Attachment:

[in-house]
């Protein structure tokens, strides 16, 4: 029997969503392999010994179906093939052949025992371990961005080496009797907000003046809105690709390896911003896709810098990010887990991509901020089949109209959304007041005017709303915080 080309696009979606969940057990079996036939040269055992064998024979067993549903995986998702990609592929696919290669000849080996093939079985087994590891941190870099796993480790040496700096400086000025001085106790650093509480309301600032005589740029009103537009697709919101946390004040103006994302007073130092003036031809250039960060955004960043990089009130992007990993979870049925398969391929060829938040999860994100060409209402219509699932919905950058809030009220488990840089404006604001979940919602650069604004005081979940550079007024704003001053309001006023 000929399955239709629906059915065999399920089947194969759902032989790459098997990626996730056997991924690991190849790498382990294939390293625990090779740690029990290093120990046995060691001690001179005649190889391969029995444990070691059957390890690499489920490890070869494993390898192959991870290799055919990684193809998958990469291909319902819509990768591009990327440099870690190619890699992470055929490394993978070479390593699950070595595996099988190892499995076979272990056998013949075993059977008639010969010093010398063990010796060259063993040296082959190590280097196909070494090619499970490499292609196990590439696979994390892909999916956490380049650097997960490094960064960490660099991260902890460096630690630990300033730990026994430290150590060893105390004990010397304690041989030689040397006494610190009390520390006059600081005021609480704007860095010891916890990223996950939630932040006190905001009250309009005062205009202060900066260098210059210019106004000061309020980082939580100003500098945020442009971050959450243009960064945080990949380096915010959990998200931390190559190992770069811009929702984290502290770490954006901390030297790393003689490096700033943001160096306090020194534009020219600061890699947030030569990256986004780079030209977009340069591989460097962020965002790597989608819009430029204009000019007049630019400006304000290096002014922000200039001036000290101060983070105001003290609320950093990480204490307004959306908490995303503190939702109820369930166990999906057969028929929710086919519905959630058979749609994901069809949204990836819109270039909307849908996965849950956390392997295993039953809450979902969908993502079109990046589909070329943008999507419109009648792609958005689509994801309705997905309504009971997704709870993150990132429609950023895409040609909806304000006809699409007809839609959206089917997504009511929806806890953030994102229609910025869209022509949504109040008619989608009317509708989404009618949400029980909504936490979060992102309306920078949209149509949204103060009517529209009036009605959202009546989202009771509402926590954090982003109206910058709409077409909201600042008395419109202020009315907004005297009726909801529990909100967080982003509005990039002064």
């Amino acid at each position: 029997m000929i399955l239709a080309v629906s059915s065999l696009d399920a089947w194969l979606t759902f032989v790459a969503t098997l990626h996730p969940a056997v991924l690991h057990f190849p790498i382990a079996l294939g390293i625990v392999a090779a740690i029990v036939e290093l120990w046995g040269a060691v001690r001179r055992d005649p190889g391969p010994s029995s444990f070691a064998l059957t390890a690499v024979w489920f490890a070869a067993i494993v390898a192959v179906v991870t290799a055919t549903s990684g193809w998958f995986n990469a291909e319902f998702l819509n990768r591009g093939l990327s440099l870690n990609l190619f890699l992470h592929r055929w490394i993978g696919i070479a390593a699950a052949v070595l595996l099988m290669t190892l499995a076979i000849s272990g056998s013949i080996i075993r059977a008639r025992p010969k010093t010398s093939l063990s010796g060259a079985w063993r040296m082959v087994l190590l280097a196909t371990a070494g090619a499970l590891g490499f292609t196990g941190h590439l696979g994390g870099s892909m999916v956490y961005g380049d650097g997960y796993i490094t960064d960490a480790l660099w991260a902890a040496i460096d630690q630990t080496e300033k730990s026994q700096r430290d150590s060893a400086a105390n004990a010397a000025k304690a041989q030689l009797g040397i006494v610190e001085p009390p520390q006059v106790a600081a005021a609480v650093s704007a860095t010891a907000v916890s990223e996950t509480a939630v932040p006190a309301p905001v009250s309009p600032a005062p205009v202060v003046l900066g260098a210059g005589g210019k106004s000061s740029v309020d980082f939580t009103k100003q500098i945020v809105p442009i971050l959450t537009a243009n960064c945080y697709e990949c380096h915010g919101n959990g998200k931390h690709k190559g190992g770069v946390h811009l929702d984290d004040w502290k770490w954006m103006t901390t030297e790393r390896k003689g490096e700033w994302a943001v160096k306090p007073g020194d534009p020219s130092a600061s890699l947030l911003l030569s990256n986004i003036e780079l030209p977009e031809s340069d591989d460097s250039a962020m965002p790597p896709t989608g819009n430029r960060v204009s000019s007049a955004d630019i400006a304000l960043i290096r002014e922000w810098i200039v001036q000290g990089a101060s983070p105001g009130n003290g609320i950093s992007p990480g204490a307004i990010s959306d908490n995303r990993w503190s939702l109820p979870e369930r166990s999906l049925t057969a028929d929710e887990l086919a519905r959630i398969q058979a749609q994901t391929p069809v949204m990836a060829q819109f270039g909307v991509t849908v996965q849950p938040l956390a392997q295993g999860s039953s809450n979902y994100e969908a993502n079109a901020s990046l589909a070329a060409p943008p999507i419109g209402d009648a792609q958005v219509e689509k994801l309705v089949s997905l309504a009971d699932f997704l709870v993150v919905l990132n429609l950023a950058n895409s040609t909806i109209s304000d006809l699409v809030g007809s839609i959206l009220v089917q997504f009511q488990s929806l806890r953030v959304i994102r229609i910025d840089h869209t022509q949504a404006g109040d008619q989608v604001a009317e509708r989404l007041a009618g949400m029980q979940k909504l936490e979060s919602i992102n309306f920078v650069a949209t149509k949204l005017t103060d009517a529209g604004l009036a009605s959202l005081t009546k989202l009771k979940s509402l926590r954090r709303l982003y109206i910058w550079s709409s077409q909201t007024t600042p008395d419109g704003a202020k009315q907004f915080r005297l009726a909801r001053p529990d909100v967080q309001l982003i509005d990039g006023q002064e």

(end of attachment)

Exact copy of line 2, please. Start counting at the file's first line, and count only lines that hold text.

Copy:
């Protein structure tokens, strides 16, 4: 029997969503392999010994179906093939052949025992371990961005080496009797907000003046809105690709390896911003896709810098990010887990991509901020089949109209959304007041005017709303915080 080309696009979606969940057990079996036939040269055992064998024979067993549903995986998702990609592929696919290669000849080996093939079985087994590891941190870099796993480790040496700096400086000025001085106790650093509480309301600032005589740029009103537009697709919101946390004040103006994302007073130092003036031809250039960060955004960043990089009130992007990993979870049925398969391929060829938040999860994100060409209402219509699932919905950058809030009220488990840089404006604001979940919602650069604004005081979940550079007024704003001053309001006023 000929399955239709629906059915065999399920089947194969759902032989790459098997990626996730056997991924690991190849790498382990294939390293625990090779740690029990290093120990046995060691001690001179005649190889391969029995444990070691059957390890690499489920490890070869494993390898192959991870290799055919990684193809998958990469291909319902819509990768591009990327440099870690190619890699992470055929490394993978070479390593699950070595595996099988190892499995076979272990056998013949075993059977008639010969010093010398063990010796060259063993040296082959190590280097196909070494090619499970490499292609196990590439696979994390892909999916956490380049650097997960490094960064960490660099991260902890460096630690630990300033730990026994430290150590060893105390004990010397304690041989030689040397006494610190009390520390006059600081005021609480704007860095010891916890990223996950939630932040006190905001009250309009005062205009202060900066260098210059210019106004000061309020980082939580100003500098945020442009971050959450243009960064945080990949380096915010959990998200931390190559190992770069811009929702984290502290770490954006901390030297790393003689490096700033943001160096306090020194534009020219600061890699947030030569990256986004780079030209977009340069591989460097962020965002790597989608819009430029204009000019007049630019400006304000290096002014922000200039001036000290101060983070105001003290609320950093990480204490307004959306908490995303503190939702109820369930166990999906057969028929929710086919519905959630058979749609994901069809949204990836819109270039909307849908996965849950956390392997295993039953809450979902969908993502079109990046589909070329943008999507419109009648792609958005689509994801309705997905309504009971997704709870993150990132429609950023895409040609909806304000006809699409007809839609959206089917997504009511929806806890953030994102229609910025869209022509949504109040008619989608009317509708989404009618949400029980909504936490979060992102309306920078949209149509949204103060009517529209009036009605959202009546989202009771509402926590954090982003109206910058709409077409909201600042008395419109202020009315907004005297009726909801529990909100967080982003509005990039002064």